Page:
“Part II of the Plan”

 

-“’Encourage dissatisfaction with the Maduro regime.’”

– “Highlight ‘the incompetence of mechanisms of integration created by the regimes of Cuba and Venezuela, especially the ALBA and PETROCARIBE, in order to tackle the situation of the country and its inability to find solutions to the problems that citizens are facing.’”

– “One section of the document is entitled: ‘Using the army officers as an alternative of definite solution.’”

– Continue preparing “conditions inside the Armed Forces to carry out a coup d’état before the end of 2018, if the crisis does not make the dictatorship collapse, or the dictator does not decide to move aside.’”

– “Continue ‘setting fire to the common frontier with Colombia, multiplying the traffic of fuel and other goods. The movement of paramilitaries, armed raids, and drug trafficking. Provoking armed incidents with the Venezuelan frontier security forces.’”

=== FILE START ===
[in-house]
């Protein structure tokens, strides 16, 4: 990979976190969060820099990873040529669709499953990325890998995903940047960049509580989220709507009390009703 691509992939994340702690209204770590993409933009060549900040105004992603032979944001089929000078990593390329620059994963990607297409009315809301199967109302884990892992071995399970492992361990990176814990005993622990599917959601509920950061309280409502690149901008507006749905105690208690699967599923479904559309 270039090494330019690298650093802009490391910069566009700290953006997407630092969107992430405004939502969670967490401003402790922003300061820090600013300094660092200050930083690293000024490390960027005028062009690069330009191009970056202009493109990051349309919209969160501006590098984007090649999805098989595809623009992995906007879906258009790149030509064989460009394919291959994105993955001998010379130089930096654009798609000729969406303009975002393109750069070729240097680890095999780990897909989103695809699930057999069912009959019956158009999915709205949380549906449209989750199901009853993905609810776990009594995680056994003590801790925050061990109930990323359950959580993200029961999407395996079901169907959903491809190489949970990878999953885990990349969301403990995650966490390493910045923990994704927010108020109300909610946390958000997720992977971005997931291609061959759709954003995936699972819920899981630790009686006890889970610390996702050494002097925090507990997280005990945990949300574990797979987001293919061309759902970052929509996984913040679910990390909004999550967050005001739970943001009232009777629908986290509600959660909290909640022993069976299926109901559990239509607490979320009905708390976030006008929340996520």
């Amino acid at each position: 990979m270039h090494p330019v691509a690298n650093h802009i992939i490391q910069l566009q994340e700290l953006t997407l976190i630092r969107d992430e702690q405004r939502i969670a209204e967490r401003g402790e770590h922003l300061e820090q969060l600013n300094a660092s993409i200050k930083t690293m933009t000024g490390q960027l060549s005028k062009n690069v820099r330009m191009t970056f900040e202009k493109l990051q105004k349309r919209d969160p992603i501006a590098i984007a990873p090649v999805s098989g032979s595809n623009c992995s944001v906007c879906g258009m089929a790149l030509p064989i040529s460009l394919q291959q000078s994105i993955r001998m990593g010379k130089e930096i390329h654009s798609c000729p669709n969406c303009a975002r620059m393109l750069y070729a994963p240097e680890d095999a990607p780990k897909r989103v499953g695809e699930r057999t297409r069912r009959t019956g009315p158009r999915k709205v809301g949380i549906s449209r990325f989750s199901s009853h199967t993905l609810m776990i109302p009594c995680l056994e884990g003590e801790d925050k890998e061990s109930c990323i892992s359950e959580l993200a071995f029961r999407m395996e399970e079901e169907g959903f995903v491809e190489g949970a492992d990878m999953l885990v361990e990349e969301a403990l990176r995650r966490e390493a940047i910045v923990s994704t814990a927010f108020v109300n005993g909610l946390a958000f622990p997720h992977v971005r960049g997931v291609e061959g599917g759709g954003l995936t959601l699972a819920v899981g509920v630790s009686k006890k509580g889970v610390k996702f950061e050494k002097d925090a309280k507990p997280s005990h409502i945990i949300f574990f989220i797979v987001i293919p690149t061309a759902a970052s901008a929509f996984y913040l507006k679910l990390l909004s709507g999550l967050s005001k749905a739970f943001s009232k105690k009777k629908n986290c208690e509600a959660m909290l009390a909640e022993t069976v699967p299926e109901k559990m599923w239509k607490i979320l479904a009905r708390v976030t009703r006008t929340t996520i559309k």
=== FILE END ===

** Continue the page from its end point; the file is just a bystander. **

– “Recruit ‘paramilitaries, mainly in the campsites of refugees in . . . [three areas of Colombia], areas largely populated by Colombian citizens who emigrated to Venezuela and have returned.’”

“Part III of the Plan”

– “Prepare ‘involvement of allied forces in support of Venezuelan Army officers, or to control the internal crisis.’”

– “Establish ‘a speedy timeline that prevents the Dictator [Maduro] … winning control of the internal scenario.’”

– “Obtain support and cooperation from ‘friendly countries (Brazil, Argentina, Colombia, Panama, Guyana).’”

– “Organize ‘provisioning, relief of troops, medical and logistical support from Panama.’”

– “Make ‘good use’ of electronic surveillance and intelligence signals; of hospitals and equipment deployed in Darién (Panamanian jungle), Plan Colombia’s drone equipment, as well as the ‘landing fields’  at the former Howard and Albroock military bases in Panama; as well as those of Río Hato; and the United Nations Humanitarian Regional Center, designed for catastrophe situations and humanitarian emergencies, which has ‘an aerial landing field and its own warehouses.’”

– “Propose ‘moving on the basification of combat airplanes and choppers, armored conveyances, intelligence positions, and special military and logistics units, police, military district attorneys, and prisons.’”